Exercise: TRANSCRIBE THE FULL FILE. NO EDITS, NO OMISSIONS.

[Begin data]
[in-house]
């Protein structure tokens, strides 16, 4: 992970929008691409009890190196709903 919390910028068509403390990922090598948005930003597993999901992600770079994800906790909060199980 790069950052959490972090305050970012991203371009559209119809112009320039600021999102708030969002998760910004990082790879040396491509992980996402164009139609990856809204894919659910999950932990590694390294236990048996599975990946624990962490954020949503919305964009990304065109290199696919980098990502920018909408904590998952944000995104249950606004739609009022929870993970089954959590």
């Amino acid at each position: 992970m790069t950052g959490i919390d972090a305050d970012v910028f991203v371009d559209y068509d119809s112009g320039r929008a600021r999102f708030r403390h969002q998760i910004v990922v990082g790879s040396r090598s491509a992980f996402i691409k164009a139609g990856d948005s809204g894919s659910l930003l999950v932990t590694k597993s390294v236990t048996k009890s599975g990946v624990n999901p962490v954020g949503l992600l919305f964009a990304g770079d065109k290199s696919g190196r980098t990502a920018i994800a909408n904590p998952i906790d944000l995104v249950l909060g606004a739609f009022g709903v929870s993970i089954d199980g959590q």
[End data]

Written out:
[in-house]
């Protein structure tokens, strides 16, 4: 992970929008691409009890190196709903 919390910028068509403390990922090598948005930003597993999901992600770079994800906790909060199980 790069950052959490972090305050970012991203371009559209119809112009320039600021999102708030969002998760910004990082790879040396491509992980996402164009139609990856809204894919659910999950932990590694390294236990048996599975990946624990962490954020949503919305964009990304065109290199696919980098990502920018909408904590998952944000995104249950606004739609009022929870993970089954959590």
């Amino acid at each position: 992970m790069t950052g959490i919390d972090a305050d970012v910028f991203v371009d559209y068509d119809s112009g320039r929008a600021r999102f708030r403390h969002q998760i910004v990922v990082g790879s040396r090598s491509a992980f996402i691409k164009a139609g990856d948005s809204g894919s659910l930003l999950v932990t590694k597993s390294v236990t048996k009890s599975g990946v624990n999901p962490v954020g949503l992600l919305f964009a990304g770079d065109k290199s696919g190196r980098t990502a920018i994800a909408n904590p998952i906790d944000l995104v249950l909060g606004a739609f009022g709903v929870s993970i089954d199980g959590q």